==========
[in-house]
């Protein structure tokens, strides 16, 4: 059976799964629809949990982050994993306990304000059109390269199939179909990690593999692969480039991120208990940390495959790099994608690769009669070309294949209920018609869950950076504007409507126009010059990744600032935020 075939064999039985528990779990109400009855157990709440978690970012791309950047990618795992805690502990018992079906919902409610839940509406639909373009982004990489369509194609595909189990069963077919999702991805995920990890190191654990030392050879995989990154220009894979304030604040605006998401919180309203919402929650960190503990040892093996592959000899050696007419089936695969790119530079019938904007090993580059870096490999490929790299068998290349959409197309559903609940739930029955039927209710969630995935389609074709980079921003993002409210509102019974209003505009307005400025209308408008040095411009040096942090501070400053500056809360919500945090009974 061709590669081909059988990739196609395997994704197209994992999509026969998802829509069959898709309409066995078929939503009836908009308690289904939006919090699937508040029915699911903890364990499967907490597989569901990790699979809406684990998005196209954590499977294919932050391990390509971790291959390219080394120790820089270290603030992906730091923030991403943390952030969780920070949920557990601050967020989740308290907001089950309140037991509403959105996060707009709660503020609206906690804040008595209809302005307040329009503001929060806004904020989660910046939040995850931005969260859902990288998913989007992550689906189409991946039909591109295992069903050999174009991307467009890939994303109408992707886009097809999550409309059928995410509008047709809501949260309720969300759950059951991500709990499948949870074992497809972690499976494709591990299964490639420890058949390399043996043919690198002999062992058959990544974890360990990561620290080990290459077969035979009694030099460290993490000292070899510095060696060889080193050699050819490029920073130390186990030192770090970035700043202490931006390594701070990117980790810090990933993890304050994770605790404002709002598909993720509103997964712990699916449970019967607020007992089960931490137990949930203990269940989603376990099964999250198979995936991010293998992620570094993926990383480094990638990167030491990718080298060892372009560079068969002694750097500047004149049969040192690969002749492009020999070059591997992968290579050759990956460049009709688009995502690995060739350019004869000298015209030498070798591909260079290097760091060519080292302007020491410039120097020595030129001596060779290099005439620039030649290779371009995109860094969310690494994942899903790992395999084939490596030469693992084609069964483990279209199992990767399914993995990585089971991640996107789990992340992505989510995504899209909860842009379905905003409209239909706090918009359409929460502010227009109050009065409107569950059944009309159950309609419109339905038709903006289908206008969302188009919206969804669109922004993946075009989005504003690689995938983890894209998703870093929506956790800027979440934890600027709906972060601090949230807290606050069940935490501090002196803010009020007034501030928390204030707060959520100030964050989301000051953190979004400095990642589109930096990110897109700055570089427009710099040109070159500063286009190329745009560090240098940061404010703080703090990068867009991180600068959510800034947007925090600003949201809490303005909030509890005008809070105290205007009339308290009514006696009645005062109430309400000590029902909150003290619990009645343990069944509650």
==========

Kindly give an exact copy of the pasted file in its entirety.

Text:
[in-house]
């Protein structure tokens, strides 16, 4: 059976799964629809949990982050994993306990304000059109390269199939179909990690593999692969480039991120208990940390495959790099994608690769009669070309294949209920018609869950950076504007409507126009010059990744600032935020 075939064999039985528990779990109400009855157990709440978690970012791309950047990618795992805690502990018992079906919902409610839940509406639909373009982004990489369509194609595909189990069963077919999702991805995920990890190191654990030392050879995989990154220009894979304030604040605006998401919180309203919402929650960190503990040892093996592959000899050696007419089936695969790119530079019938904007090993580059870096490999490929790299068998290349959409197309559903609940739930029955039927209710969630995935389609074709980079921003993002409210509102019974209003505009307005400025209308408008040095411009040096942090501070400053500056809360919500945090009974 061709590669081909059988990739196609395997994704197209994992999509026969998802829509069959898709309409066995078929939503009836908009308690289904939006919090699937508040029915699911903890364990499967907490597989569901990790699979809406684990998005196209954590499977294919932050391990390509971790291959390219080394120790820089270290603030992906730091923030991403943390952030969780920070949920557990601050967020989740308290907001089950309140037991509403959105996060707009709660503020609206906690804040008595209809302005307040329009503001929060806004904020989660910046939040995850931005969260859902990288998913989007992550689906189409991946039909591109295992069903050999174009991307467009890939994303109408992707886009097809999550409309059928995410509008047709809501949260309720969300759950059951991500709990499948949870074992497809972690499976494709591990299964490639420890058949390399043996043919690198002999062992058959990544974890360990990561620290080990290459077969035979009694030099460290993490000292070899510095060696060889080193050699050819490029920073130390186990030192770090970035700043202490931006390594701070990117980790810090990933993890304050994770605790404002709002598909993720509103997964712990699916449970019967607020007992089960931490137990949930203990269940989603376990099964999250198979995936991010293998992620570094993926990383480094990638990167030491990718080298060892372009560079068969002694750097500047004149049969040192690969002749492009020999070059591997992968290579050759990956460049009709688009995502690995060739350019004869000298015209030498070798591909260079290097760091060519080292302007020491410039120097020595030129001596060779290099005439620039030649290779371009995109860094969310690494994942899903790992395999084939490596030469693992084609069964483990279209199992990767399914993995990585089971991640996107789990992340992505989510995504899209909860842009379905905003409209239909706090918009359409929460502010227009109050009065409107569950059944009309159950309609419109339905038709903006289908206008969302188009919206969804669109922004993946075009989005504003690689995938983890894209998703870093929506956790800027979440934890600027709906972060601090949230807290606050069940935490501090002196803010009020007034501030928390204030707060959520100030964050989301000051953190979004400095990642589109930096990110897109700055570089427009710099040109070159500063286009190329745009560090240098940061404010703080703090990068867009991180600068959510800034947007925090600003949201809490303005909030509890005008809070105290205007009339308290009514006696009645005062109430309400000590029902909150003290619990009645343990069944509650």